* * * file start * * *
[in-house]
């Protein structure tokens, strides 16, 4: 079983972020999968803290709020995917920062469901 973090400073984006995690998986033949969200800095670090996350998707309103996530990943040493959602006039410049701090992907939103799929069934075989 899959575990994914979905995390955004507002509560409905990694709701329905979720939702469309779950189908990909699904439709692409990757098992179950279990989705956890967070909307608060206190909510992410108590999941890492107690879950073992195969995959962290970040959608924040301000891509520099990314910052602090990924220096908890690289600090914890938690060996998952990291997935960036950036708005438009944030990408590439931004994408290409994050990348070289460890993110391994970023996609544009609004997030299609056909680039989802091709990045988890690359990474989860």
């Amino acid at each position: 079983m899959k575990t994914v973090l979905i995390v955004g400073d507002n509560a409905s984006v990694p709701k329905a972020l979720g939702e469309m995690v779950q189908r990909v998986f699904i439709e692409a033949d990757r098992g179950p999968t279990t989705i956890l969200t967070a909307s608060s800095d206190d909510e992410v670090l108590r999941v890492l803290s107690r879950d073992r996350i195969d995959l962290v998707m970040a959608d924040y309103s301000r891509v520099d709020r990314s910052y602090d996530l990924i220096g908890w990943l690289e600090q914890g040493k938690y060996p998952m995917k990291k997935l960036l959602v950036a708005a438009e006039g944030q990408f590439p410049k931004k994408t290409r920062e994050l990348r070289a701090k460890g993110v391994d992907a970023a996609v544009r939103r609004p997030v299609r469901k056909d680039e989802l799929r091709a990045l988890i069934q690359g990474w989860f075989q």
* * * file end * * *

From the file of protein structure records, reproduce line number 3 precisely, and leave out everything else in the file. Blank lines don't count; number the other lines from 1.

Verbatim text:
């Amino acid at each position: 079983m899959k575990t994914v973090l979905i995390v955004g400073d507002n509560a409905s984006v990694p709701k329905a972020l979720g939702e469309m995690v779950q189908r990909v998986f699904i439709e692409a033949d990757r098992g179950p999968t279990t989705i956890l969200t967070a909307s608060s800095d206190d909510e992410v670090l108590r999941v890492l803290s107690r879950d073992r996350i195969d995959l962290v998707m970040a959608d924040y309103s301000r891509v520099d709020r990314s910052y602090d996530l990924i220096g908890w990943l690289e600090q914890g040493k938690y060996p998952m995917k990291k997935l960036l959602v950036a708005a438009e006039g944030q990408f590439p410049k931004k994408t290409r920062e994050l990348r070289a701090k460890g993110v391994d992907a970023a996609v544009r939103r609004p997030v299609r469901k056909d680039e989802l799929r091709a990045l988890i069934q690359g990474w989860f075989q």